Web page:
cold running water. Steam heat,
shower bath, approved house. 422
E. Washington. Also Ist floor fur-
nished apartment. 426 E. Washing-
ton. Dial 8544. 436

iF

Tickets for
1 SINGLECO ET
will be on sale
SATURDAY AT 8:30 A.M.
at the

ili

WANTED
WANTED: MEN'S OLD AND NEW
suits. Will pay 3, 4, 5, 6 and 7 dol-
lars. Phone Ann Arbor 4306. Chi-
cago Buyers. Temporary office, 200
North Main. 5x
HELP WANTED - MALE
ANY STUDENT desiring work solic-
iting orders for our services on
heating plants, such as cleaning
orders for our large vacuum
cleaner, recementing furnaces, or
repairs when necessary, call at the
Holland Furnace Company office,
212 E. Washington St. A real op-
portunity for the right person.
435
SNAKE CHARMER?
ERKELEY, Calif., April 21. - 0P)
-Kenneth C. Johnson keeps in his
room at the University of California
a terrifying collection of poisonous
reptiles. Among the animals, which
number 10 in all. are a water moc-
casin, a California boa constrictor,
and a Gila monster. Johnson plans
to go into zoological work when he
finishes college.

1'I

0 KI IidO M11AS 1

Ii

LAST PERFORMANCE TONIGHT
41"ONC IN 'LIFETIME"1
in which Golden, Glittering Hollywood is made the target
for many hearty laughs . . . A Play Production Offering.

a -
0

ICHIGAN

- - r

Ends Tonight -

"THE SHOW-OFF"

LYDIA MENDELSSOHN THEATRE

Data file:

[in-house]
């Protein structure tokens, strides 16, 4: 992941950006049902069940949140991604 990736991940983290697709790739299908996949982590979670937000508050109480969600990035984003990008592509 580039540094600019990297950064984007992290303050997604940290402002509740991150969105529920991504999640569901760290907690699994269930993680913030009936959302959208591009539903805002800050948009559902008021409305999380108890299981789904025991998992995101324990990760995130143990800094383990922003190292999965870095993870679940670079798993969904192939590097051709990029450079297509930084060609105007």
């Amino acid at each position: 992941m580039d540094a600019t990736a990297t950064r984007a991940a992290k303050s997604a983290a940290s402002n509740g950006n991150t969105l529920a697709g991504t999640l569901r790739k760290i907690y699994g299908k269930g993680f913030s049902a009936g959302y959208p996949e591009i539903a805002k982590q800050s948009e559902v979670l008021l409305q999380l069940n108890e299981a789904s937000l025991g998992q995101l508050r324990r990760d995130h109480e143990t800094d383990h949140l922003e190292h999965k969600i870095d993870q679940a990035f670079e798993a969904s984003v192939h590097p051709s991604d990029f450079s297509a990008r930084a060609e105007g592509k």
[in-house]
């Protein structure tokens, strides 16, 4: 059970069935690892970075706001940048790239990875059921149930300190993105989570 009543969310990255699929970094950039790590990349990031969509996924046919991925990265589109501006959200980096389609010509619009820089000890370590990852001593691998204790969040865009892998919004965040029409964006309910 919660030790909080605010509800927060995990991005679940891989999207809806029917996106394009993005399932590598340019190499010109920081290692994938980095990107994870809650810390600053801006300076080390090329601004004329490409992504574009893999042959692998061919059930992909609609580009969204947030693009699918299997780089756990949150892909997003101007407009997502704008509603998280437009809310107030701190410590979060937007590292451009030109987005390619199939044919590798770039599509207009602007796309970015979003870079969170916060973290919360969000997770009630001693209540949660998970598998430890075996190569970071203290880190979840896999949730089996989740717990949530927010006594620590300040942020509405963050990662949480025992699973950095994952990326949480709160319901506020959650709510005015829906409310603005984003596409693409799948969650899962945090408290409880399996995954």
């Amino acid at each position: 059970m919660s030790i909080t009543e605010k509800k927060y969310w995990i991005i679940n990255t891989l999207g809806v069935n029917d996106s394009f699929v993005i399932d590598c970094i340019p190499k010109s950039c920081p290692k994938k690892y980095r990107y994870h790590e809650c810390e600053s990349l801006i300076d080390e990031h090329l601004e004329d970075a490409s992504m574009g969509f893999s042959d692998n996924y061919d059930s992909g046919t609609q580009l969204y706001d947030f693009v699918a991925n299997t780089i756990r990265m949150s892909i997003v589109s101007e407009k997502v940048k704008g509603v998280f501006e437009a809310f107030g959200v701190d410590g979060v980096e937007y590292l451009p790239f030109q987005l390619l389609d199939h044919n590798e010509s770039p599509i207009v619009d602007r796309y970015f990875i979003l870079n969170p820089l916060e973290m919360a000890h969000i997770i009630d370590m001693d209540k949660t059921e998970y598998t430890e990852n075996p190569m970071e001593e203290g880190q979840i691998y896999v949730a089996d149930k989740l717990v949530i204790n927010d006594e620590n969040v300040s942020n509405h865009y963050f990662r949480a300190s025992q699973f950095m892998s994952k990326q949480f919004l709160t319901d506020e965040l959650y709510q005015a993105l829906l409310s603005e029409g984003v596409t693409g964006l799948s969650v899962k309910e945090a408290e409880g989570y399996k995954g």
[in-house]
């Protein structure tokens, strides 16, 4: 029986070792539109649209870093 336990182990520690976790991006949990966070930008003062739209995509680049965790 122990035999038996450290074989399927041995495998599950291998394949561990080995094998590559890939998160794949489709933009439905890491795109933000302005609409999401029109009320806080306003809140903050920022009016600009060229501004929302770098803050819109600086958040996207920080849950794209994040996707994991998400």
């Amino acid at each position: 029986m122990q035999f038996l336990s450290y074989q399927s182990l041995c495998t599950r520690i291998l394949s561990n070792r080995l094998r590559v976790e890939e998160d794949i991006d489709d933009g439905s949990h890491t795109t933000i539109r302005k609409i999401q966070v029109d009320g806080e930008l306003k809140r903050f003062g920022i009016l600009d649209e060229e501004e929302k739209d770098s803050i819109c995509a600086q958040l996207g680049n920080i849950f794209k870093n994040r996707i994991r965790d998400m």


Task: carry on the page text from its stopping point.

Spencer Tracy

Madge Evans

CALL 630T
FOR RESERVATIONS

APRIL 27, 28

PRICES
75e - 50c - 35c

Ill

MAJESTIC
TWO FIRST-RUN FEATURES

I

"FUN"rd
is the
password!

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11 O'clock Vaudeville Show
FRANK ZERADO & CO., "Up andl Over"
ULIS & CLARK, "The Laugh Twins"
WHITEY ROBER TS, "rThe Playboy"
ITIENNE GIRLS, "Dancing Flashes"
Guesl Feature
JOAN CRAWFOR D in "DANCING LADY"
SUNDAY
-On the Stage -On E screen
"MIMIC WORLD" "ThiS MAN IS MINE"
REt1NE DINNF~

Vs

$1 .00

Mail Orders will'be fIled in advance
in sequence.

SCHOOL OF MUSIC
'- $1,50 _-"$2,600

I

H

I

I-

Season T[ic gt$
are still available at $3.00, $4.00 and
$5.00 if Festival Coupon is returned
otherwise the prices is $6.00, $7,00,
and $8.00.

I

1'

04

':!! 1

You'll be initiated into
a thousand new laughs-
LAURE L}
H ARD
yON O ilE
wiF ANi

Lest

YQU Forget--

T

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LE
Is-

AM4

i
y ,,

CHARLEY
and also-

CHASE

is arsnit matinee for thlose
unfortunates who have been unable
to attend an evening peformance.

ioKo*
-i06X0 -